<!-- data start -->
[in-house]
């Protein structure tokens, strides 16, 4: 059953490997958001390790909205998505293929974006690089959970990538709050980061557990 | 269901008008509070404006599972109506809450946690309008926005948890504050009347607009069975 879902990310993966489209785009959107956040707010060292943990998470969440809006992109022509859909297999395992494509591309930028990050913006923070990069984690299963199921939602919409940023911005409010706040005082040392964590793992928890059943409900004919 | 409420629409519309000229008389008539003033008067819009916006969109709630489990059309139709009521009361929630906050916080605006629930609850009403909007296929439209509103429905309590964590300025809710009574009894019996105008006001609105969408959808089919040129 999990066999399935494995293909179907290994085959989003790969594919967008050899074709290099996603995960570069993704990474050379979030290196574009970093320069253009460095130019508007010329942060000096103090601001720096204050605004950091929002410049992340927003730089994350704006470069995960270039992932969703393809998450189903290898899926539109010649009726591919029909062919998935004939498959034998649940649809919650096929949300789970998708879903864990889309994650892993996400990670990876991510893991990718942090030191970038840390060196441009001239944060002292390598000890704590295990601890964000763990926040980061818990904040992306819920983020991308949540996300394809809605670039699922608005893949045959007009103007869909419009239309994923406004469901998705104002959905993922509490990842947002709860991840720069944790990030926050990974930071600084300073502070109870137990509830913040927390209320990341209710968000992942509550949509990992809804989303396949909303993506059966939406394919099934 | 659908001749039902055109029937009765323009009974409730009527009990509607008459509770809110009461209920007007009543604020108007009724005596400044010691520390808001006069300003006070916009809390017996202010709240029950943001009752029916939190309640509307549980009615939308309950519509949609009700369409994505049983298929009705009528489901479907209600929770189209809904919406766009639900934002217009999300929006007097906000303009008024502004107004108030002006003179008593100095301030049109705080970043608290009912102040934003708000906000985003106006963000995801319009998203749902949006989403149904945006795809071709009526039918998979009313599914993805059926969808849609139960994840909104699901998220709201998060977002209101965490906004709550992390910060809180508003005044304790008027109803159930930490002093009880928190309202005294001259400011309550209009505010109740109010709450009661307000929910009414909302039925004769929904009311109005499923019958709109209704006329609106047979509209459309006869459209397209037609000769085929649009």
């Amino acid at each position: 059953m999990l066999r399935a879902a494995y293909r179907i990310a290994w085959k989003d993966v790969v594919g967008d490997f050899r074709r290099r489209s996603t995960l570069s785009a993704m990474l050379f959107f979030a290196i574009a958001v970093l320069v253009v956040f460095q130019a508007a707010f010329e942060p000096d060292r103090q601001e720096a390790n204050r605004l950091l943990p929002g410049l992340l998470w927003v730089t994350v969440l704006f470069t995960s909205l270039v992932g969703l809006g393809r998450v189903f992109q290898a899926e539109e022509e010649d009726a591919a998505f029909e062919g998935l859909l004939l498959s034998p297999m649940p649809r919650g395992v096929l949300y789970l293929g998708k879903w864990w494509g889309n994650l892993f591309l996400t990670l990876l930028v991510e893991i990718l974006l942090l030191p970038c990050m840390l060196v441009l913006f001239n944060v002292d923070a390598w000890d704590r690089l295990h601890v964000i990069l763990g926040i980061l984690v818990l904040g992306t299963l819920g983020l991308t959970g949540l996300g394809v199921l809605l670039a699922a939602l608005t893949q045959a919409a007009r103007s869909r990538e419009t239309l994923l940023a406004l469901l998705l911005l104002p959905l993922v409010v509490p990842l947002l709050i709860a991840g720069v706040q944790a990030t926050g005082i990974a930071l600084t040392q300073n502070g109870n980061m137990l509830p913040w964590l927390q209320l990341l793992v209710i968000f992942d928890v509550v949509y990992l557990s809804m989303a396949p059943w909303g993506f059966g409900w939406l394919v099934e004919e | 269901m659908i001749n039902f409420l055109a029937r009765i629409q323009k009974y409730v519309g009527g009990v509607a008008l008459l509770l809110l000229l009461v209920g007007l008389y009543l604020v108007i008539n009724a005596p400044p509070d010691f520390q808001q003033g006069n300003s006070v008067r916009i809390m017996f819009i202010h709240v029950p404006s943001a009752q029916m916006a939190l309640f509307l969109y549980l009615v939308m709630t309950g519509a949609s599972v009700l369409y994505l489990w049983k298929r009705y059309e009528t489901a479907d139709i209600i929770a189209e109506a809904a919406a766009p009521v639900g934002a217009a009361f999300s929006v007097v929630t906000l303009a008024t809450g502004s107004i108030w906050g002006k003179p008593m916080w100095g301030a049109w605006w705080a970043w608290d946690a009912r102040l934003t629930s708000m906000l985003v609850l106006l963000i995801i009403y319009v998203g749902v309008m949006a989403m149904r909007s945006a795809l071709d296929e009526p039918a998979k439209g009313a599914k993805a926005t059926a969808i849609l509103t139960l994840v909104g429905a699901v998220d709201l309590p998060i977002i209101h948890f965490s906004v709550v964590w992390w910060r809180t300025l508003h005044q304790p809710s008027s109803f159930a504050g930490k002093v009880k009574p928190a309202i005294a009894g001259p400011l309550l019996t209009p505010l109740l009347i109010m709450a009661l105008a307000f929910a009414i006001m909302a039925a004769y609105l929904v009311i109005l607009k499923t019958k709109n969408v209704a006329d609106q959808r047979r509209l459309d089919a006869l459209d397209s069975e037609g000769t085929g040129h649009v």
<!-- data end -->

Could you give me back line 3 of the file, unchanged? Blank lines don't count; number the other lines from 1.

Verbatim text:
């Amino acid at each position: 059953m999990l066999r399935a879902a494995y293909r179907i990310a290994w085959k989003d993966v790969v594919g967008d490997f050899r074709r290099r489209s996603t995960l570069s785009a993704m990474l050379f959107f979030a290196i574009a958001v970093l320069v253009v956040f460095q130019a508007a707010f010329e942060p000096d060292r103090q601001e720096a390790n204050r605004l950091l943990p929002g410049l992340l998470w927003v730089t994350v969440l704006f470069t995960s909205l270039v992932g969703l809006g393809r998450v189903f992109q290898a899926e539109e022509e010649d009726a591919a998505f029909e062919g998935l859909l004939l498959s034998p297999m649940p649809r919650g395992v096929l949300y789970l293929g998708k879903w864990w494509g889309n994650l892993f591309l996400t990670l990876l930028v991510e893991i990718l974006l942090l030191p970038c990050m840390l060196v441009l913006f001239n944060v002292d923070a390598w000890d704590r690089l295990h601890v964000i990069l763990g926040i980061l984690v818990l904040g992306t299963l819920g983020l991308t959970g949540l996300g394809v199921l809605l670039a699922a939602l608005t893949q045959a919409a007009r103007s869909r990538e419009t239309l994923l940023a406004l469901l998705l911005l104002p959905l993922v409010v509490p990842l947002l709050i709860a991840g720069v706040q944790a990030t926050g005082i990974a930071l600084t040392q300073n502070g109870n980061m137990l509830p913040w964590l927390q209320l990341l793992v209710i968000f992942d928890v509550v949509y990992l557990s809804m989303a396949p059943w909303g993506f059966g409900w939406l394919v099934e004919e | 269901m659908i001749n039902f409420l055109a029937r009765i629409q323009k009974y409730v519309g009527g009990v509607a008008l008459l509770l809110l000229l009461v209920g007007l008389y009543l604020v108007i008539n009724a005596p400044p509070d010691f520390q808001q003033g006069n300003s006070v008067r916009i809390m017996f819009i202010h709240v029950p404006s943001a009752q029916m916006a939190l309640f509307l969109y549980l009615v939308m709630t309950g519509a949609s599972v009700l369409y994505l489990w049983k298929r009705y059309e009528t489901a479907d139709i209600i929770a189209e109506a809904a919406a766009p009521v639900g934002a217009a009361f999300s929006v007097v929630t906000l303009a008024t809450g502004s107004i108030w906050g002006k003179p008593m916080w100095g301030a049109w605006w705080a970043w608290d946690a009912r102040l934003t629930s708000m906000l985003v609850l106006l963000i995801i009403y319009v998203g749902v309008m949006a989403m149904r909007s945006a795809l071709d296929e009526p039918a998979k439209g009313a599914k993805a926005t059926a969808i849609l509103t139960l994840v909104g429905a699901v998220d709201l309590p998060i977002i209101h948890f965490s906004v709550v964590w992390w910060r809180t300025l508003h005044q304790p809710s008027s109803f159930a504050g930490k002093v009880k009574p928190a309202i005294a009894g001259p400011l309550l019996t209009p505010l109740l009347i109010m709450a009661l105008a307000f929910a009414i006001m909302a039925a004769y609105l929904v009311i109005l607009k499923t019958k709109n969408v209704a006329d609106q959808r047979r509209l459309d089919a006869l459209d397209s069975e037609g000769t085929g040129h649009v």